ROCHESTER, Minn. — April 9, 2012. The Breast Cancer Genome Guided Therapy Study (BEAUTY Project) will help physicians tailor chemotherapy to breast cancer patients based on their individual genomes and the genomes of their tumors. Mayo Clinic researchers will obtain three whole genome sequences: one from the patients' healthy cells before treatment, and two tumor genomes – one before chemotherapy and one after. Patients will be paired with mouse "avatars" that will help physicians identify the best treatment for each person.
"What is so exciting about this study is that it has the potential to really bring individualized medicine to our patients," says Matthew Goetz, M.D., Mayo oncologist and study co-leader. "It will transform how we conduct breast cancer research and how drug therapies are delivered to women with breast cancer."
In phase one of the BEAUTY Project, researchers will study the first 200 participants to look for common mutations that allow some tumors to adapt and thrive during chemotherapy. This information will help doctors identify new drugs and treatment strategies.
Women diagnosed with "high-risk" cancers who are scheduled to receive standard chemotherapy before surgery will have their healthy genome and their breast cancer tumor cells sequenced before treatment, and then receive the commonly prescribed chemotherapy to shrink the tumor. At surgery, the residual cancer tumor cells will be sequenced again to evaluate how they have mutated and adapted to chemotherapy.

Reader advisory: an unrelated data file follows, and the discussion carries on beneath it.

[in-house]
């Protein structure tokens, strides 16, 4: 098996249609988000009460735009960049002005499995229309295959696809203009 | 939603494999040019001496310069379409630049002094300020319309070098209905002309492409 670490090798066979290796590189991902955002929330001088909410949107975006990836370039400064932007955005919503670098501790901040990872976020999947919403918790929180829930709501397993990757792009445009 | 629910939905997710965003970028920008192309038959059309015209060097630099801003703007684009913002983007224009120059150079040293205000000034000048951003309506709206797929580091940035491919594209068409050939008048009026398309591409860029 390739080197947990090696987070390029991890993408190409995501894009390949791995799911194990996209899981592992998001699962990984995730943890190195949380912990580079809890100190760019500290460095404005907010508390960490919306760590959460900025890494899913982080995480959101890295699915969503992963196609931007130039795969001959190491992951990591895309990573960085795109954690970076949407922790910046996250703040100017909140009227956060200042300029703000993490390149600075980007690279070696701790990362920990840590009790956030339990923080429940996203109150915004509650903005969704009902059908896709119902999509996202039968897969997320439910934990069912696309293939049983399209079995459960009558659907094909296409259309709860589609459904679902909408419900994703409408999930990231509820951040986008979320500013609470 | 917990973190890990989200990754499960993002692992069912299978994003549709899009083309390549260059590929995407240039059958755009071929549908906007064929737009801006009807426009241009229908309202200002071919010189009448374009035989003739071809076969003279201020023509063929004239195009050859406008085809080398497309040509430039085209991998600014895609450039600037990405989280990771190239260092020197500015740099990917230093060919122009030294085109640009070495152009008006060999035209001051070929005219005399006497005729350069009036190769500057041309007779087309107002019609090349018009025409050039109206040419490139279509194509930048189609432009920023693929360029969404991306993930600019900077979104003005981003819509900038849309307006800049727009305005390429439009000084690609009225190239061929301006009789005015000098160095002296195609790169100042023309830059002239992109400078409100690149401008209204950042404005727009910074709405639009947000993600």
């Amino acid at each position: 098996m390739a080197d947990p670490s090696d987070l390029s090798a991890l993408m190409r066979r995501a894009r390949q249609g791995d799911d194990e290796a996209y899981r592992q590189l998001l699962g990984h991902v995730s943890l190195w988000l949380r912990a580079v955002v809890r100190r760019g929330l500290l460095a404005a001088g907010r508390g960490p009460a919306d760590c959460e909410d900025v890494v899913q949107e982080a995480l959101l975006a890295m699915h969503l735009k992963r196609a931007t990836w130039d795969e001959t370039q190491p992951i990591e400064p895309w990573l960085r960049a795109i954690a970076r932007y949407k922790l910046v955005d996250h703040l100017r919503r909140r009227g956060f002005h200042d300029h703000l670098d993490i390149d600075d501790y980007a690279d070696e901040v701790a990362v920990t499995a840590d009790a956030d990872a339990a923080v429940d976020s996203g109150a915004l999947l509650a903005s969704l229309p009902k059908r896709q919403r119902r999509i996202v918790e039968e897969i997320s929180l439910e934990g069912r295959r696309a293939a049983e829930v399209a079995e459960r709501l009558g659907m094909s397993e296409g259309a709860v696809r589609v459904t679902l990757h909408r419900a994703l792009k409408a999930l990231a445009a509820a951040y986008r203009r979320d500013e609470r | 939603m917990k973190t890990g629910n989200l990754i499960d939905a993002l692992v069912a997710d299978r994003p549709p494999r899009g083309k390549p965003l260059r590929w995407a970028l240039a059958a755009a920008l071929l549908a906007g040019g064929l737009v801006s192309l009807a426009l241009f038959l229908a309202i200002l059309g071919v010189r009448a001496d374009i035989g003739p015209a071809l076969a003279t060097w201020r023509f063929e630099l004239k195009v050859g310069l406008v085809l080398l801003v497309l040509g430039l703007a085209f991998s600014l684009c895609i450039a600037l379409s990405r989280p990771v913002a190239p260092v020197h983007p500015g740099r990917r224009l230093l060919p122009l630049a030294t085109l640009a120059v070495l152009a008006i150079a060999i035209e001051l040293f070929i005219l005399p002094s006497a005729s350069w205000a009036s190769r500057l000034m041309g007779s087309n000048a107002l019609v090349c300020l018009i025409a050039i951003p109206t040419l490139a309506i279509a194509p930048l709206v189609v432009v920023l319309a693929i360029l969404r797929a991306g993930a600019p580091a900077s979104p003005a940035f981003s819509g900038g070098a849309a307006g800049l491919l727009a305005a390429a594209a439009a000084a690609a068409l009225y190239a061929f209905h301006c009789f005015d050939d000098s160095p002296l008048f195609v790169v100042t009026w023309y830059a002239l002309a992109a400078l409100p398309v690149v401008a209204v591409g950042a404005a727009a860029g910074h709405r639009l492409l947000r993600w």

In addition, patients' tumor tissue will be kept alive by implanting cell lines in immune-compromised mice — before and after chemotherapy. The use of these mouse "avatars'' will let researchers study the effects of chemotherapy on individual patient tumors and identify the best treatment, without risk of harm to the patient.
"Patients are pleased after definitive breast surgery to be cancer free," says Judy Boughey, M.D., a Mayo breast surgeon and study co-leader. "Unfortunately, a subset of high-risk patients still may experience recurrence, even months or years later. We designed this study to give those patients hope that our ability to decode the genome of every patient might give us new tools to treat cancer."